Smallman explains that many countries in Latin America have responded to the AIDS epidemic effectively, through creation of public health infrastructures and collaborative structures such as the Pan-American Health Organization. Throughout the region, grassroots activism has led to important policy changes. "HIV would have had a far more serious impact on Latin America," he writes, "if it had not been for the flowering of civil society that accompanied the region's democratization." Dick Maxwell, writing in Library Journal, praised The AIDS Pandemic in Latin America as a "thoroughly researched and well documented" study.

Smallman, vice provost for academic affairs at Portland State University, has also written Fear & Memory in the Brazilian Army and Society, 1889-1954. The book analyzes the militarization of Brazilian politics during this period through cooperation between the military and civil elites. Luso-Brazilian Review contributor Francisco César Alves Ferraz described the work as "an insightful essay" that raises questions that should prompt additional discussion.

BIOGRAPHICAL AND CRITICAL SOURCES:

BOOKS

Smallman, Shawn C., The AIDS Pandemic in Latin America, University of North Carolina Press (Chapel Hill, NC), 2007.

PERIODICALS

American Historical Review, December 1, 2003, Andrew J. Kirkendall, review of Fear & Memory in the Brazilian Army and Society, 1889-1954, p. 1499.

Americas: A Quarterly Review of Inter-American Cultural History, April 1, 2003, Hendrik Kraay, review of Fear & Memory in the Brazilian Army and Society, 1889-1954, p. 600.

Biography, September 22, 2002, review of Fear & Memory in the Brazilian Army and Society, 1889-1954, p. 602.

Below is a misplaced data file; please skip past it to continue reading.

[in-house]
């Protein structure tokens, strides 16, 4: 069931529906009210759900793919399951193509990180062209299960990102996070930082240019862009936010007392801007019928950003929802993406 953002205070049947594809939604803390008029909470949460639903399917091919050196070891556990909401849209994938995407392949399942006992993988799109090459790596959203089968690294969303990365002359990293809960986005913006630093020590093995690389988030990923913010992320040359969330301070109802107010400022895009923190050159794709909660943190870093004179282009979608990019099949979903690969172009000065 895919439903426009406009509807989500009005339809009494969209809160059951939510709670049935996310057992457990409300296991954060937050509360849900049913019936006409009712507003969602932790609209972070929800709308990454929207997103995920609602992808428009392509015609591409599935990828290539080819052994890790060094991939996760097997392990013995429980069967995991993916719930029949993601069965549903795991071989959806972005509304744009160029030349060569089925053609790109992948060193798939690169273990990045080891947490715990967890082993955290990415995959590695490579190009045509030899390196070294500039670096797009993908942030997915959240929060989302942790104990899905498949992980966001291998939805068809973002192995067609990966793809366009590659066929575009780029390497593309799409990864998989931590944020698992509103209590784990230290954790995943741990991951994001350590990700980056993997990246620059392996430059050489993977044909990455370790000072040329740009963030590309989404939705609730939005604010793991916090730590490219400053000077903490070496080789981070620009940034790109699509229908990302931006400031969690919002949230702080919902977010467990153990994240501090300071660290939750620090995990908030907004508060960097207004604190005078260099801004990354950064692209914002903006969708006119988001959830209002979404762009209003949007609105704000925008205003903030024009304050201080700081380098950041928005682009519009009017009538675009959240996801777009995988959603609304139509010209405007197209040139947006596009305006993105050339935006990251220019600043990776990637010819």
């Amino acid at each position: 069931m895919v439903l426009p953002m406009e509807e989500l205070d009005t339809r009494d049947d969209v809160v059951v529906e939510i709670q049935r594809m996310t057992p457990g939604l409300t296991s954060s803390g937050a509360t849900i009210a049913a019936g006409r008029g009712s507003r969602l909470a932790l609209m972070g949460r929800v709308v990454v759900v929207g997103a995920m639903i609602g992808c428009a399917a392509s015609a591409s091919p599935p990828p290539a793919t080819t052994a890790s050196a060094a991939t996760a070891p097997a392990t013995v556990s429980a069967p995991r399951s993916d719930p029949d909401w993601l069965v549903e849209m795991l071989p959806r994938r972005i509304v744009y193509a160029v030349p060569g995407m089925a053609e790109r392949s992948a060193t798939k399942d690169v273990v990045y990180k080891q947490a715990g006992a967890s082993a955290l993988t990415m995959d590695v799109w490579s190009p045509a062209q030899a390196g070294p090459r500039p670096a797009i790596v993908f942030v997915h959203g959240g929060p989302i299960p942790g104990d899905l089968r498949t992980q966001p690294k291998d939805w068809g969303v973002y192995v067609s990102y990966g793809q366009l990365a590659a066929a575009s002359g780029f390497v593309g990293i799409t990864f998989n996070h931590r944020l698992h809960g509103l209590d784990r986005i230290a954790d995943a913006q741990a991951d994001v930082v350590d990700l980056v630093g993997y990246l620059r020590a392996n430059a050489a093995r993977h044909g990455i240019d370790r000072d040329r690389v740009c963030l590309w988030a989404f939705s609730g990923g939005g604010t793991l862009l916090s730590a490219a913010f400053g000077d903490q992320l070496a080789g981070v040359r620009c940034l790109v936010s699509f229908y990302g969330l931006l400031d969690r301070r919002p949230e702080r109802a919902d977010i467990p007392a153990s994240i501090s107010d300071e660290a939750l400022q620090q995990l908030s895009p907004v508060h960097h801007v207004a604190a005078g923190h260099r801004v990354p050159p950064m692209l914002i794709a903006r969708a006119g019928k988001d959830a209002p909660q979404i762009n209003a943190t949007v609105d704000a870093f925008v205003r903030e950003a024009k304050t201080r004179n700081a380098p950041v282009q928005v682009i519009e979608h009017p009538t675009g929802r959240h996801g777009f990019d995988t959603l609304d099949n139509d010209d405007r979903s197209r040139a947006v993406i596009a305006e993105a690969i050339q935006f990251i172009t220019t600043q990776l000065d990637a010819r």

Choice: Current Reviews for Academic Libraries, December 1, 2002, review of Fear & Memory in the Brazilian Army and Society, 1889-1954, p. 688; December 1, 2002, W.M. Weis, review of Fear & Memory in the Brazilian Army and Society, 1889-1954, p. 688.

Hispanic American Historical Review, August 1, 2003, Todd A. Diacon, review of Fear & Memory in the Brazilian Army and Society, 1889-1954, p. 593.

International History Review, September 1, 2003, Peter M. Beattie, review of Fear & Memory in the Brazilian Army and Society, 1889-1954, p. 685.

Journal of Latin American Studies, May 1, 2003, Sonny B. Davis, review of Fear & Memory in the Brazilian Army and Society, 1889-1954, p. 403.

Journal of Military History, January 1, 2004, Roger A. Kittleson, review of Fear & Memory in the Brazilian Army and Society, 1889-1954, p. 271.

Library Journal, April 1, 2007, Dick Maxwell, review of The AIDS Pandemic in Latin America, p. 111.

Luso-Brazilian Review, winter, 2003, Francisco César Alves Ferraz, review of Fear & Memory in the Brazilian Army and Society, 1889-1954, p. 134.

NACLA Report on the Americas, September-October, 2007, Shanti Avirgan, review of The AIDS Pandemic in Latin America, p. 47.

Security and Defense Studies Review, fall, 2003, author profile.

ONLINE

Portland State University Center for Academic Excellence Web site,http://www.pdx.edu/cae/ (April 20, 2008), author profile.